Archive for November, 2011

5 Steps to Gratitude: Hafiz

Wednesday, November 23rd, 2011

So here we are, a couple days before Thanksgiving in the United States.

Take this moment while reading these words to really consider what you are thankful for. When we think of what we’re thankful for we often think of the light in our lives. Who and what represents the light in our lives?

The poet Hafiz writes in his poem “It Felt Love”:

How did the rose
Ever open its heart
And give to this world
All its beauty?
It felt the encouragement of light
Against its being,
We all remain
Too frightened

This is so true. It becomes easier to open up and reveal our own gifts to this world when we feel positive loving encouragement within. While for some the holidays are a time of connection and being with family and friends, for others it’s a source of stress only reinforcing a sense of loneliness and difficulty.

Nevertheless, here is an opportunity to do a practice inspired by this poem that can help us cultivate a sense of gratitude and lovingkindness during this time.

Here is short practice to feel that encouragement of light during this time:

  1. Think of a person or animal who represents light, who represents a loving and kind presence in your life. This can be a good friend who is alive, maybe someone who has passed away, a pet, or maybe a spiritual figure such as the Dalai Lama, Jesus, or even the hand of God.
  2. Take a moment to imagine that presence here, with you, looking into your eyes.
  3. Now imagine that person saying to you, “May you be safe and protected from inner and outer harm,” “May you be happy,” “May you be free from fear,” “May you be healthy in body and mind.” You can also create your own wishes and aspirations here.
  4. Now turn toward that person and say that with the same intention to them.
  5. Now imagine your family and friends with you (those who you feel difficulty with and those who you feel more ease with) and with intention, saying those same words.

Take a moment to just feel into how you are doing and whatever is there, just letting it be.

We all know that Thanksgiving is just a reminder to cultivate gratitude in our lives. May this be a springboard for you to cultivate this sense of gratitude and lovingkindness, which even though it may come with some uncomfortable feelings at times, can be a source of much psychological healing and feelings of well-being.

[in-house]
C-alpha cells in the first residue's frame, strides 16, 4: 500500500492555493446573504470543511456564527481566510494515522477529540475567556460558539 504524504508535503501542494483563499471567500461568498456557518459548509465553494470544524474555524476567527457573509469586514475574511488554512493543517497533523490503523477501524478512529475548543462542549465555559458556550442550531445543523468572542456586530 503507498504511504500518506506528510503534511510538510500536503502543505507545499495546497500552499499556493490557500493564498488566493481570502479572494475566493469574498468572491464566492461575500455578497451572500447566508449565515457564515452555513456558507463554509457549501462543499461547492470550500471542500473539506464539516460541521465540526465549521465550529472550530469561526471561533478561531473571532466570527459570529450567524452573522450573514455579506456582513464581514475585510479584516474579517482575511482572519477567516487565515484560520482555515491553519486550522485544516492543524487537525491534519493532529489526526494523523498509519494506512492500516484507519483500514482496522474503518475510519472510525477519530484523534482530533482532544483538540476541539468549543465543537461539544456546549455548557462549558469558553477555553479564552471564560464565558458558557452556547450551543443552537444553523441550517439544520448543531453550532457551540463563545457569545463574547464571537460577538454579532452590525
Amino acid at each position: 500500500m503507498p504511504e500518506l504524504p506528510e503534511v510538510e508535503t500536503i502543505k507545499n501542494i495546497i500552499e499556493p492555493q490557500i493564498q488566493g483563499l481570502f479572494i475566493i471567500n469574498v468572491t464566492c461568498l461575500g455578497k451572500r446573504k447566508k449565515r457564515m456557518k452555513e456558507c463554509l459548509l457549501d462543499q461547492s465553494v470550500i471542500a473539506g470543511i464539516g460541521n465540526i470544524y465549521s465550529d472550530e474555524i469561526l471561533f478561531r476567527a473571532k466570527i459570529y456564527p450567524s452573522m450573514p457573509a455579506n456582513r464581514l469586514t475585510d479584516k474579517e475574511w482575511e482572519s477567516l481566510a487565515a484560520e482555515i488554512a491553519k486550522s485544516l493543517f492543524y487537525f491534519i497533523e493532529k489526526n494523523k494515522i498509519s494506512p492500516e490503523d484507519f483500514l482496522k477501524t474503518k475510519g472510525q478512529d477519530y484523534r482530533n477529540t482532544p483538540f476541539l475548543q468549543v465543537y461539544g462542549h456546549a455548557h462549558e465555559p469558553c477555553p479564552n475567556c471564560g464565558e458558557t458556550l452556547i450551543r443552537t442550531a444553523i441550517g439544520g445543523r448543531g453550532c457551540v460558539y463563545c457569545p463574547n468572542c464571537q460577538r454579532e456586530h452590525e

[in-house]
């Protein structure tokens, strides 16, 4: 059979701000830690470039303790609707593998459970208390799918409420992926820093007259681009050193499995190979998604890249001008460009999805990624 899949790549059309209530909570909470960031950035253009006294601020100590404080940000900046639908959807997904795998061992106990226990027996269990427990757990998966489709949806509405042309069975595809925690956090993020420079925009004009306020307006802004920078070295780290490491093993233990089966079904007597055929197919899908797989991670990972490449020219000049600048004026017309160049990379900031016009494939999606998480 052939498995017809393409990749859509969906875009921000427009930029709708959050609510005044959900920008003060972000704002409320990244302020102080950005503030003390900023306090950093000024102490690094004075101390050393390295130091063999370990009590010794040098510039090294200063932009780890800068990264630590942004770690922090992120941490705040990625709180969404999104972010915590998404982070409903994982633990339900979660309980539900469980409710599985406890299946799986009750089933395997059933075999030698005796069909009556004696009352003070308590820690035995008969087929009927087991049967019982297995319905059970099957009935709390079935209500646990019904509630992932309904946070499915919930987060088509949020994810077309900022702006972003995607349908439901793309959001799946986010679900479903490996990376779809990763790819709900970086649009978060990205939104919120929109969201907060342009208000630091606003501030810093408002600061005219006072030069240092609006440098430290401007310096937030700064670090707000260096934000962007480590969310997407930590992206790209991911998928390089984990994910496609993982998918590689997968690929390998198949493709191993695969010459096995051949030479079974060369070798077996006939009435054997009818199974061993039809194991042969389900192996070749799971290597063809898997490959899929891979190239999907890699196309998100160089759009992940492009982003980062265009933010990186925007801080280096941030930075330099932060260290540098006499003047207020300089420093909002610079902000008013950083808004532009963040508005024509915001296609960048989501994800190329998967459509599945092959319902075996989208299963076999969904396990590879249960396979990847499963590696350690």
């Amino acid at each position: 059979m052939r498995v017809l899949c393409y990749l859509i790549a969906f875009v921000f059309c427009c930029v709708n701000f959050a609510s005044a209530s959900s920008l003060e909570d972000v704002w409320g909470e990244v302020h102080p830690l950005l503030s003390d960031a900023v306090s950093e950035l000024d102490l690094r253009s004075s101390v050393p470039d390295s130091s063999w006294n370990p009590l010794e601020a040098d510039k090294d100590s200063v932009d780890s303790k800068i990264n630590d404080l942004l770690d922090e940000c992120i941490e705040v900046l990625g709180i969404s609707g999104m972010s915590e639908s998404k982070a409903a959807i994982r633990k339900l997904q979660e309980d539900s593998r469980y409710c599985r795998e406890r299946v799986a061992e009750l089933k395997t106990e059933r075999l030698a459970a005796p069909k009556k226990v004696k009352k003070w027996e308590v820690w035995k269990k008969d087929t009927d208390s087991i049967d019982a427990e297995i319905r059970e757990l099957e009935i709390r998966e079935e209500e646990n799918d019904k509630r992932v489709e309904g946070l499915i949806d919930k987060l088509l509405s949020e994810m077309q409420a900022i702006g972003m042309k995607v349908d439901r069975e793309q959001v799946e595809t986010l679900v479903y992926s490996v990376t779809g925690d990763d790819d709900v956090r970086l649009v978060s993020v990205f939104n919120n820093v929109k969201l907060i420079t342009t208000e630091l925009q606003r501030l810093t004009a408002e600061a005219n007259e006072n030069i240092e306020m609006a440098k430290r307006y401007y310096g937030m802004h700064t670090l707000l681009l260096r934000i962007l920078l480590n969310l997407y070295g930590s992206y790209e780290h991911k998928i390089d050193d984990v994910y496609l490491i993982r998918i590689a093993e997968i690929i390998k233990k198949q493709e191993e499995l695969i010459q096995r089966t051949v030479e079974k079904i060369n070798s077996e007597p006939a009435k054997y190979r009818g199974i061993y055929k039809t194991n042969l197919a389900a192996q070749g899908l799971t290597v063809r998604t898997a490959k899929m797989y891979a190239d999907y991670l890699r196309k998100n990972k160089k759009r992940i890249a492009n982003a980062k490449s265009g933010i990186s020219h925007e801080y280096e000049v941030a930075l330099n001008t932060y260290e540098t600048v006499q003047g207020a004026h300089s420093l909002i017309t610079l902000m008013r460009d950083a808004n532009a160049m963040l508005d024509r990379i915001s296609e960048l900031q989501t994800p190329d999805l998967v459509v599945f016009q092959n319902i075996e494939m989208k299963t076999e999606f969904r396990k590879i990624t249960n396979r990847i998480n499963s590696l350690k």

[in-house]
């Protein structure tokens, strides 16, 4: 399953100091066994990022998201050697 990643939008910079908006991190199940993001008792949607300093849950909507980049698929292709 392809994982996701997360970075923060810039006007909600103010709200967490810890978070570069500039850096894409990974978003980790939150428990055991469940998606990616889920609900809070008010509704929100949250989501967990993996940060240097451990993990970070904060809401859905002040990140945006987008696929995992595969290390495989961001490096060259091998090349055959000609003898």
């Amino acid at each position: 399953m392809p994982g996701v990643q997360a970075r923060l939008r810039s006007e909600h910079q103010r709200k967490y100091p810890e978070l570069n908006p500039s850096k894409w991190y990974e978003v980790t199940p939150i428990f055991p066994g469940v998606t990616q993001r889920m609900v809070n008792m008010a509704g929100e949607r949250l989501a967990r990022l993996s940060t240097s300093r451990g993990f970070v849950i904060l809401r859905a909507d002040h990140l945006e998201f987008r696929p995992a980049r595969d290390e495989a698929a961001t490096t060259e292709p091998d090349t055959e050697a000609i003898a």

I deeply thank all of you who have been following the Mindfulness and Psychotherapy blog posts and for interacting below as your posts truly create a living wisdom for us all to benefit from.

Reposted from Elisha Goldstein’s Mindfulness Blog on

Poor Economy is a Nod to Mindfulness

Tuesday, November 22nd, 2011

It’s no secret that for a long time now there’s been an increasing pressure from parents to push kids in the direction of achievement. In the past if you’re kid got into Stanford, Harvard, or any of the top schools the parents could rest and pat themselves on the back for a job well done. Right now, more people are graduating from top schools and finding there’s nowhere to go.  They’ve been trained to achieve all their lives and are now finding a massive void in the market and perhaps in their perception of what really matters in life.

I’m not saying that being straddled with large student loans and the inability to get a job isn’t a real stressor. But today more parents are finding themselves wondering if they made a mistake in not focusing more on the non-achievement oriented things in life that lead to simple pleasures and happiness.

If we take a step back we might see that some of our happiest times are those where we slow down and become mindful of the simple things in life. As we pay attention to our bodies, we can be grateful for the ability to see, hear, smell, taste and touch (or for most of these if one is missing). Some of my happiest moments are those where my family and I didn’t leave our house at all and played together, ate together and rested together.

Becoming mindful of the life around us is completely free and can help you regulate emotions during difficult times, create more flexibility and creativity in decision making, cultivate resilient feelings like gratitude, empathy and compassion and open you up to things that you can enjoy in life.

I’m not advocating for getting rid of achievement or ditching any ideals or efforts to get hired, but more to open the mind to the idea that we are active participants in our own health and well-being despite the more difficult conditions.

This may be a lesson to the rest of us whose kids are not yet in college that making achievement in school the primary focus may be something to reconsider. In what ways may it be important to broaden the scope of what really matters in life to be finding value in the simple things?

In the words of the late Richard Carlson, author of Don’t Sweat the Small Stuff–and it’s all small stuff  “Be grateful for the good times and graceful during the more difficult times.”

A little mindfulness can help us during these times and bring our kids up to realize this piece of wisdom.

As always, please share your thoughts, stories and questions below. Your interaction creates a living wisdom for us all to benefit from.

Reposted from Elisha Goldstein’s Mindfulness Blog on

Voices: Filter Out the Noise and Connect to Your Life

Friday, November 18th, 2011

A short while ago I opened an opportunity for people to send me stories of mindfulness that can show the rest of us how it has had a practical impact on a particular event or their lives. I’m calling this column of Mindfulness and Psychotherapy, “Voices.”